Put another way, a return to an “average” level of profitability and valuation multiples would send VOLT shares in the $4.20 to $4.50 range, a 75% upside. And if its baseline net profit margin rises to 3%, shares are worth $10 to $12.
Danger! High Voltage
Not everyone, however, will find an investment in VOLT particularly agreeable.
Firstly, many investors rightly dislike the staffing service industry. Contract workers receive limited benefits and no paid time off (PTO) from their employers, making CEO Linda Perneau’s $1.5 million pay package seem completely out of touch to some. And academic studies have long shown that contract workers are more likely to get hurt on the job due to less training and supervision.
Secondly, any unexpected economic hiccup will send VOLT crashing back down. The omicron variant has already shown the underlying weaknesses of government healthcare response. Who knows whether 2022 will bring a more deadly coronavirus variant or a mishandled taper?
And finally, Volt has seen its share of poor managers. Former CEO Michael Dean failed to turn the company around and there’s no guarantee that current leadership can move VOLT into higher-margin businesses.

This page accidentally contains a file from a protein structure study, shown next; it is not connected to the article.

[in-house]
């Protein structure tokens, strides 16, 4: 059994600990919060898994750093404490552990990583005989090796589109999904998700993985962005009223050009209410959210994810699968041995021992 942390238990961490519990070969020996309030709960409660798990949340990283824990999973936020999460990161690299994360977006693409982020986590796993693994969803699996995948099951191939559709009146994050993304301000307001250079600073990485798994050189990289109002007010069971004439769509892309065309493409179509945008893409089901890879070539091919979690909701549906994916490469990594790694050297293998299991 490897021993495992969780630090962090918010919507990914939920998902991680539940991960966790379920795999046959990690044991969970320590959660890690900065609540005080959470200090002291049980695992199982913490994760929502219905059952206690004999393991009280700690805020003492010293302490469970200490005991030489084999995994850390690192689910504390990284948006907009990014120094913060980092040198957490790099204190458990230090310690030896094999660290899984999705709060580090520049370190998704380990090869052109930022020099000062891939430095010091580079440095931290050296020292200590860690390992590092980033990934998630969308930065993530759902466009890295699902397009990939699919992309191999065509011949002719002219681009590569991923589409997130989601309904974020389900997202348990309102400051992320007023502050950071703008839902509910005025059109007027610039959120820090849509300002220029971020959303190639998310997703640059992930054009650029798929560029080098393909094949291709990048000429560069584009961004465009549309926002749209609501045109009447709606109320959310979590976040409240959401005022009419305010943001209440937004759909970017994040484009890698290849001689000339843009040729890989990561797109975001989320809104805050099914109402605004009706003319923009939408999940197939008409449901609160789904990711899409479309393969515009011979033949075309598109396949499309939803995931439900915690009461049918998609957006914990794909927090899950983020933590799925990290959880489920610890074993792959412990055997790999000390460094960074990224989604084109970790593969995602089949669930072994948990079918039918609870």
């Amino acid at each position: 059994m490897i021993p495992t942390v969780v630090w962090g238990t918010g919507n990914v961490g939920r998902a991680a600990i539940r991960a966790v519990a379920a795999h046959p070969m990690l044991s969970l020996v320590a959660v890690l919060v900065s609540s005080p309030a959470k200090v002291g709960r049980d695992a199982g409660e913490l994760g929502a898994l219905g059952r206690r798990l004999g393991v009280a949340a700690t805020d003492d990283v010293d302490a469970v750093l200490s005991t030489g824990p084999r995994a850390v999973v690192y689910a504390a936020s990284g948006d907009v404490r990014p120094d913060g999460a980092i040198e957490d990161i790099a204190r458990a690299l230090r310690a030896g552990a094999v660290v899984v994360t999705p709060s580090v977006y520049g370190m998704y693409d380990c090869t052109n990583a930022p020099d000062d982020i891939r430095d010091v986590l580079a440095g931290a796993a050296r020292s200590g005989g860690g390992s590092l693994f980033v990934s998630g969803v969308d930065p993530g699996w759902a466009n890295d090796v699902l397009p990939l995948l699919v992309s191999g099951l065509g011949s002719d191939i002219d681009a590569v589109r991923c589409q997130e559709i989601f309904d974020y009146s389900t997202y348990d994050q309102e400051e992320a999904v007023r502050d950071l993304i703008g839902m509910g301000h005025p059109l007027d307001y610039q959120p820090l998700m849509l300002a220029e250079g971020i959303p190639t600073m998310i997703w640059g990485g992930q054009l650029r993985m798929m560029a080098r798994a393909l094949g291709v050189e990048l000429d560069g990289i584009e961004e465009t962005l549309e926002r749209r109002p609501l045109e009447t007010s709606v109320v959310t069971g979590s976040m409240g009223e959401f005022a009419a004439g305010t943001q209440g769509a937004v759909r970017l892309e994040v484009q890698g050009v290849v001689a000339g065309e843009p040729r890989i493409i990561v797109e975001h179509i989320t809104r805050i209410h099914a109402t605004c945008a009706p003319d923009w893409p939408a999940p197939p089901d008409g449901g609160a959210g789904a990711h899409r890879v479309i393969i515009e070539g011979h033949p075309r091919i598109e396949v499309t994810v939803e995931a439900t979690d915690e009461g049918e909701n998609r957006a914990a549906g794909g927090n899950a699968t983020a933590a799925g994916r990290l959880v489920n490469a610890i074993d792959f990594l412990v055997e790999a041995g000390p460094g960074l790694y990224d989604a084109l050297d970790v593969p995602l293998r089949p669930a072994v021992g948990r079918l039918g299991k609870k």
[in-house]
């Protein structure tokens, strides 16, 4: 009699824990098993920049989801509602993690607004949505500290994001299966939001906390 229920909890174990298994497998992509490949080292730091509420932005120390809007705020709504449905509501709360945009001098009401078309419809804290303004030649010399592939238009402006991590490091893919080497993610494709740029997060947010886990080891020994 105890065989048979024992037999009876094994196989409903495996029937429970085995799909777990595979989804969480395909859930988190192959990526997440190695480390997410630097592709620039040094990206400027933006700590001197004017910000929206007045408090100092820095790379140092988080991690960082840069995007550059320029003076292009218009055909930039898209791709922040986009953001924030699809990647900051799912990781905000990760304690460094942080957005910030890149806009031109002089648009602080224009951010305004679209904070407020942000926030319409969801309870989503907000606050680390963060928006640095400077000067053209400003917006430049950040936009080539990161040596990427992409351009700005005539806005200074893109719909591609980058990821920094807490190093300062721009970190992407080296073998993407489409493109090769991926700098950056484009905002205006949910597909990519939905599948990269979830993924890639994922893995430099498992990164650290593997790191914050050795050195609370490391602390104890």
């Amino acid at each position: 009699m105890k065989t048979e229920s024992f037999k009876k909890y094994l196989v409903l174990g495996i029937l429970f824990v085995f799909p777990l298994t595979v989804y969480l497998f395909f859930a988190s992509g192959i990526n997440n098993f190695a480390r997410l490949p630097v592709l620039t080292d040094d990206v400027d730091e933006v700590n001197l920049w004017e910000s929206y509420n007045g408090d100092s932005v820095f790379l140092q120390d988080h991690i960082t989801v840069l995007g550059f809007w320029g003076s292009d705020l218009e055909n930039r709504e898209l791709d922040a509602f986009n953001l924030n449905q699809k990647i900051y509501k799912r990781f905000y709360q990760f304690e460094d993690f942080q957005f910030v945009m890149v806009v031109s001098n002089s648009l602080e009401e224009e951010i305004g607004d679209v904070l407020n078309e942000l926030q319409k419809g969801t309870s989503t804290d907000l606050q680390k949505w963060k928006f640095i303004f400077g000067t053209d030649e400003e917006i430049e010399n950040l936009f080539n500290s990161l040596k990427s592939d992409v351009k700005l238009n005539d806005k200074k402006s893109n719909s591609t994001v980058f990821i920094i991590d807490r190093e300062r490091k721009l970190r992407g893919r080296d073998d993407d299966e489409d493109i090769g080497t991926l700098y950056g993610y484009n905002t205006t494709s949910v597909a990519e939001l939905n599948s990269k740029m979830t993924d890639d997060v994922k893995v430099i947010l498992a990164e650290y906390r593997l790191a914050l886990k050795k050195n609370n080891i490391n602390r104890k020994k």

But for those willing to take a bet on the U.S. economic recovery, this under-the-radar staffing firm is as cheap as they come.
The Deep Value Derby
I won’t sugar-coat this:
Deep-value investing is hard.
Many of these risky stocks will go to zero. Telling your golf buddies that you own VOLT (or a near-bankrupt copper miner) takes a certain “I-don’t-care-what-you-think” attitude in life.
But companies on the brink of collapse also make some of the greatest investments. Anyone buying Apple (NASDAQ:AAPL) when it teetered on bankruptcy in 1997 would have earned an 144,000% return over the following 24 years. And stars from Amazon (NASDAQ:AMZN) to General Electric (NYSE:GE) also had moments where people weren’t sure whether they would succeed.
Not every deep-value investment will work out. But those that do have the power to return 10x… 20x… 50x… your investment. And that makes it all worthwhile.
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On the date of publication, Tom Yeung did not have (either directly or indirectly) any positions in the securities mentioned in this article.
Tom Yeung, CFA, is a registered investment advisor on a mission to bring simplicity to the world of investing.